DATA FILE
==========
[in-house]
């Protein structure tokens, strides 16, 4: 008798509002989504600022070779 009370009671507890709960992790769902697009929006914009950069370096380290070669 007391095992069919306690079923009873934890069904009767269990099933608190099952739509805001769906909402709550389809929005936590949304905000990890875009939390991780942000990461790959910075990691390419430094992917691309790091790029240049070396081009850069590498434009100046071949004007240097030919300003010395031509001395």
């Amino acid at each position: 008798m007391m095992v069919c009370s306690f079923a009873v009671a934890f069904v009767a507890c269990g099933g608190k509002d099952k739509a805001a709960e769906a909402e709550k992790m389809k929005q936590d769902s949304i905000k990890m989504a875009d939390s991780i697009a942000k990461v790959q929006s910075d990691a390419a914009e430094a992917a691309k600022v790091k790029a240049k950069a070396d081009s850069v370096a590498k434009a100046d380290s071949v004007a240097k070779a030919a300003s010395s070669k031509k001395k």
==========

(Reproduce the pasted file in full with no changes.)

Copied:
[in-house]
């Protein structure tokens, strides 16, 4: 008798509002989504600022070779 009370009671507890709960992790769902697009929006914009950069370096380290070669 007391095992069919306690079923009873934890069904009767269990099933608190099952739509805001769906909402709550389809929005936590949304905000990890875009939390991780942000990461790959910075990691390419430094992917691309790091790029240049070396081009850069590498434009100046071949004007240097030919300003010395031509001395």
């Amino acid at each position: 008798m007391m095992v069919c009370s306690f079923a009873v009671a934890f069904v009767a507890c269990g099933g608190k509002d099952k739509a805001a709960e769906a909402e709550k992790m389809k929005q936590d769902s949304i905000k990890m989504a875009d939390s991780i697009a942000k990461v790959q929006s910075d990691a390419a914009e430094a992917a691309k600022v790091k790029a240049k950069a070396d081009s850069v370096a590498k434009a100046d380290s071949v004007a240097k070779a030919a300003s010395s070669k031509k001395k």